Inspectioneering Journal

Investigating Pipeline Corrosion Failures

By Richard B. Eckert, Senior Principal Engineer - Corrosion Management & Materials Advisory Services at DNV GL, and Dr. Kathy Buckingham, Principal Engineer - Incident Investigation Group at DNV GL. This article appears in the July/August 2017 issue of Inspectioneering Journal.


Failure analysis and root cause analysis (RCA) of pipe and piping system components that have experienced corrosion damage provide operators with valuable information needed to prevent future failures. In many cases, however, the corroded sample is not handled or preserved properly and the ability to diagnose the corrosion mechanism is lost.

Some common examples of incorrect handling and sampling include;

  • Buried pipelines that have been cut and flooded with ground water are used to provide samples for microbiological analysis, even after they have obviously been contaminated.
  • Cut-out pipe samples are exposed to air, heat, dust and rough handling that oxidize and physically and chemically change corrosion products before they are submitted for corrosion failure analysis.
  • Samples have been chemically cleaned with solvents or soaps or have been mechanically cleaned with wire brushes or power washers that alter or remove the corrosion products that are needed to diagnose the cause of the corrosion.
  • Foreign objects have been inserted into a leak location to plug the leak or to widen the leak so as to drain product from the pipeline, resulting in contamination of the corrosion products.

Samples that are handled and preserved properly provide reliable, accurate analytical results. In some cases, alteration or contamination of the sample is unavoidable, such as when the failure results in a fire or the failure origin is ejected and submerged in water, mud, or dirt. When a corroded sample has been altered, a representative sample may still be available if corrosion is present at another location on the pipe that was not affected by post-rupture events or contamination. This article discusses processes and procedures that can be used when investigating the cause of corrosion on pipelines and piping systems; particularly emphasizing proper sampling and preservation techniques.

Samples for corrosion investigation are not exclusively provided by leaks or ruptures. Corrosion may be discovered on a pipeline during in-line inspection or direct assessment. In the US, regulated hazardous liquid and natural gas pipelines must be examined for external corrosion whenever they are exposed. The operator must determine the extent of any external corrosion that is found and document the inspection. The need to determine the cause of the corrosion is also included in ASME B31.4, 461.3 (2006).1 Similarly, regulated pipelines must be inspected for internal corrosion whenever the internal surface is exposed (e.g., during a pipeline repair). If corrosion is found, this provides the operator an opportunity to collect samples and other information to help determine why the corrosion occurred and to determine the appropriate mitigation measures. In plant piping, corrosion may be discovered during routine maintenance or equipment replacement. For example, cleaning and inspection of separators during a plant turn-around may lead to the discovery of internal corrosion under accumulated deposits. Being prepared to take advantage of these “learning opportunities” where corrosion is discovered is important so that evidence of the corrosion mechanism is not lost.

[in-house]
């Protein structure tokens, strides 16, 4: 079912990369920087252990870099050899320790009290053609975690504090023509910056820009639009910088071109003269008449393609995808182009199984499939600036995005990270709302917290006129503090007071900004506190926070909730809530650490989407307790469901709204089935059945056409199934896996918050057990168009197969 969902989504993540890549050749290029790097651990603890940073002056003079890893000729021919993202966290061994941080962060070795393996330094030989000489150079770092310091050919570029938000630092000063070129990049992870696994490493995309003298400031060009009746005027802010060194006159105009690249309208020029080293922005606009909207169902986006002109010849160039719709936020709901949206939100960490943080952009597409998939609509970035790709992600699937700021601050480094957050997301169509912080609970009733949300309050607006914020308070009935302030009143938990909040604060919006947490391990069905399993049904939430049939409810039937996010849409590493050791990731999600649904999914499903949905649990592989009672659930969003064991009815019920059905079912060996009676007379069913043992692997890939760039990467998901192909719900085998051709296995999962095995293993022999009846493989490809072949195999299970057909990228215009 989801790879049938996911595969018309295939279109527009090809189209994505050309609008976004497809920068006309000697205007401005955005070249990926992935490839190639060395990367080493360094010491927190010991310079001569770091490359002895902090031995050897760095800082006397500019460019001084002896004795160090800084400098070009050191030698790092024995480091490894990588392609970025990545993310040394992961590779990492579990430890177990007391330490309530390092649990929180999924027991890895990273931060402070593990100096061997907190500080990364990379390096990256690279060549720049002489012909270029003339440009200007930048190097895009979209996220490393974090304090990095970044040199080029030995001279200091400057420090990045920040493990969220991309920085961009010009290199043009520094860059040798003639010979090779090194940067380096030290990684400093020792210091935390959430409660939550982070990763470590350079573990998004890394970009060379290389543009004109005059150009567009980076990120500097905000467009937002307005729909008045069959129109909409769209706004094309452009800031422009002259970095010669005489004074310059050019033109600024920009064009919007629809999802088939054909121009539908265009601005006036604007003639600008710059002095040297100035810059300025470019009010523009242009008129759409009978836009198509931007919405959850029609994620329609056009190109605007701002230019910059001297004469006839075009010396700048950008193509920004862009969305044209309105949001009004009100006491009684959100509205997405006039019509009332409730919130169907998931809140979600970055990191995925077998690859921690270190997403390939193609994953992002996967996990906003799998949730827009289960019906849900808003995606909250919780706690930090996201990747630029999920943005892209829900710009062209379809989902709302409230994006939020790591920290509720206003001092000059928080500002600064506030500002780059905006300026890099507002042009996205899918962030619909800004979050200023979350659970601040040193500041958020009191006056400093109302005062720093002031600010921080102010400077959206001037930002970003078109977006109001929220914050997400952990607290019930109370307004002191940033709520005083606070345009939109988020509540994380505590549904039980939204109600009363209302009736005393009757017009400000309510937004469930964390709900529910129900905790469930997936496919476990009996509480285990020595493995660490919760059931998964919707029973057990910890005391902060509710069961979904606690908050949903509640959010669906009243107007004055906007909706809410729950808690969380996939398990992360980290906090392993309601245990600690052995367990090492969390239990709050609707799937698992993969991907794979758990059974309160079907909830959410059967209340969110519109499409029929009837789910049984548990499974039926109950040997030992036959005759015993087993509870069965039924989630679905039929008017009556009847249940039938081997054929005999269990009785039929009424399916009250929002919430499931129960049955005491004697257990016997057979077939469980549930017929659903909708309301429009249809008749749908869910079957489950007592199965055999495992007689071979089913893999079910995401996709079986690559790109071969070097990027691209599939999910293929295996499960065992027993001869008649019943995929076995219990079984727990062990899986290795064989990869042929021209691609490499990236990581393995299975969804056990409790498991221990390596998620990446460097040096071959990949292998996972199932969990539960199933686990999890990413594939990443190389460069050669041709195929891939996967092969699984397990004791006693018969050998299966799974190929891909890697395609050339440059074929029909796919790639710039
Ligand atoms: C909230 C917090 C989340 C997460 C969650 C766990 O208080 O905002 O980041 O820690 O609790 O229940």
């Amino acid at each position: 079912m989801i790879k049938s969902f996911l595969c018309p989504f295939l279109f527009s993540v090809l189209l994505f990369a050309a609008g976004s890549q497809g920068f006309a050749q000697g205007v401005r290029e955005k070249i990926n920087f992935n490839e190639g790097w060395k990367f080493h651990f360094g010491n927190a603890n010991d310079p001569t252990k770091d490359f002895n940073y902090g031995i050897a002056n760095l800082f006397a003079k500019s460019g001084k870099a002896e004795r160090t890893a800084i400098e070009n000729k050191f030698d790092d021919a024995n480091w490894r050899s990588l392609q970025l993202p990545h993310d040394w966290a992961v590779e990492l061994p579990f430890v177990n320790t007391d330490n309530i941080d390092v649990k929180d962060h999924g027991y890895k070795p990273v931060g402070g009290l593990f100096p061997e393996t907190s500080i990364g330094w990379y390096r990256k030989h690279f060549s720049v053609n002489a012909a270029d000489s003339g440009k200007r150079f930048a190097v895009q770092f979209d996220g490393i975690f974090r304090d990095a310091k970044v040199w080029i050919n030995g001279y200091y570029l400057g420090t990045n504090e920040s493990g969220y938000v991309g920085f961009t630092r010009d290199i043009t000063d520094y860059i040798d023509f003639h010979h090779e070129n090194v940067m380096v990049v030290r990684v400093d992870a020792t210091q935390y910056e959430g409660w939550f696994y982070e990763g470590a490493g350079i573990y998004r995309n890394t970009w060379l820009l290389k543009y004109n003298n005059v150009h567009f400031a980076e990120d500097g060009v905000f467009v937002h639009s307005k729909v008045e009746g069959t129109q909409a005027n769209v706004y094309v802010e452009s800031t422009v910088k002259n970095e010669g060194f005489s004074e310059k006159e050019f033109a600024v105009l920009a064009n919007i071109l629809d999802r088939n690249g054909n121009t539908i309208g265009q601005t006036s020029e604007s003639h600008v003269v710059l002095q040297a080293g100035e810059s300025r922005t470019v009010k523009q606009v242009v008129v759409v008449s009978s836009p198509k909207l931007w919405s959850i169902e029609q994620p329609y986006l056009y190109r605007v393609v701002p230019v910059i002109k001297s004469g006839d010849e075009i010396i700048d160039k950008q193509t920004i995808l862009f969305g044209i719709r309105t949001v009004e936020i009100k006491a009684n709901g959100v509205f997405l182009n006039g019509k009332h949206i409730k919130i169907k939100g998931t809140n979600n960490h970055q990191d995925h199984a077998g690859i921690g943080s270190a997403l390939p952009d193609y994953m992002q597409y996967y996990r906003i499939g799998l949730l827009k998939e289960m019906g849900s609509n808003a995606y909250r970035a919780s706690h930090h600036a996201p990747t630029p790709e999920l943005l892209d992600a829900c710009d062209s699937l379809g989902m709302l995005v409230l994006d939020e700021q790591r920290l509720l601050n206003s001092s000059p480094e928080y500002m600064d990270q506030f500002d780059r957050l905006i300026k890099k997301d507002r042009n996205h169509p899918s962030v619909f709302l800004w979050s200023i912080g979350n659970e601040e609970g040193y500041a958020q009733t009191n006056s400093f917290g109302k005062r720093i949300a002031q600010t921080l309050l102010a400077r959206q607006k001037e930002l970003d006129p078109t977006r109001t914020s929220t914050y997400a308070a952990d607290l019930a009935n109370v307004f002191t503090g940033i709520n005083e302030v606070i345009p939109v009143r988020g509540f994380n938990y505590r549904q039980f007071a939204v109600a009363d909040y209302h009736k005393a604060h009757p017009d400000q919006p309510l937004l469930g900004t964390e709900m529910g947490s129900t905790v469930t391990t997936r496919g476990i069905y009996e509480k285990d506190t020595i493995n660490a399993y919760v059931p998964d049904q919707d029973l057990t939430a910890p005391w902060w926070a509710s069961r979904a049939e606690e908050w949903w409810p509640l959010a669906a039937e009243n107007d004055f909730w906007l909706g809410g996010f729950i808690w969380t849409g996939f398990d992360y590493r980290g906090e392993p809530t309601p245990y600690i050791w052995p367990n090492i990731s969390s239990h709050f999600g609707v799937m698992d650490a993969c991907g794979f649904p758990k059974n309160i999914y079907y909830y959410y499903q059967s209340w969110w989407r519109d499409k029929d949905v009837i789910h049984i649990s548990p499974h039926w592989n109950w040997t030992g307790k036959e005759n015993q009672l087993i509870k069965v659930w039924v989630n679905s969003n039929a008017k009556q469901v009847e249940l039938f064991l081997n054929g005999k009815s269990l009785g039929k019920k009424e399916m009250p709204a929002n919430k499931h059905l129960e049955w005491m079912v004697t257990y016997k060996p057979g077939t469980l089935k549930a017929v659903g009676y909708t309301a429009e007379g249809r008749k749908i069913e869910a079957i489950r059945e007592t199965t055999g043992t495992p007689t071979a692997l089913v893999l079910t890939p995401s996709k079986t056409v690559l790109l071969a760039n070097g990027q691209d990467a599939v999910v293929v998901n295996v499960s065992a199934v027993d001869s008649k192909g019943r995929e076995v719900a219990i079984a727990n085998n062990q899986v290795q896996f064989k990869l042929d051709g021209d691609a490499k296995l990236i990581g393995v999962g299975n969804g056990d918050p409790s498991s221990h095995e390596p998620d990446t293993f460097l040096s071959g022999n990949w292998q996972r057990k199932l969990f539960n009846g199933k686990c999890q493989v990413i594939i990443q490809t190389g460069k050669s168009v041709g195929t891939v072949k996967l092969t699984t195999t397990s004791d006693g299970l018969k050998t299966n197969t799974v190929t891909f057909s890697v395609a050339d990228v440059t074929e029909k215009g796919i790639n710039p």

Conditions that Lead to Corrosion

All corrosion is caused by anodic and cathodic electrochemical reactions that occur concurrently on a metal surface that is in contact with an electrolyte (e.g., water) or a material that can hold water (e.g., soil). The electrolyte and any other solid material or biofilm present on the metal surface provide chemical species that may contribute to or facilitate anodic and cathodic reactions. Surface conditions, such as the flow rate of electrolyte across the metal surface, contribute to the distribution and rate of the corrosion damage by removing reaction products that would otherwise accumulate around the cathodic and anodic sites and slow the corrosion reactions. Increasing temperature also tends to increase the rate of aqueous corrosion. Therefore, if the goal of a corrosion investigation is to determine the corrosion mechanism, the chemical and physical environment to which a corroded sample was exposed must be understood. Typically, this understanding comes from analysis of the deposits associated with the corrosion damage, examining the way in which the corrosion is manifested, and analyzing historical information about the environment that was in contact with the metal.

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Comments and Discussion

Posted by Mohd Faraj on September 22, 2017
Excellent and sure will help the industry to... Log in or register to read the rest of this comment.

Posted by Kiriti Bhattacharya on September 26, 2017
Excellent article and puts the hard (and often... Log in or register to read the rest of this comment.

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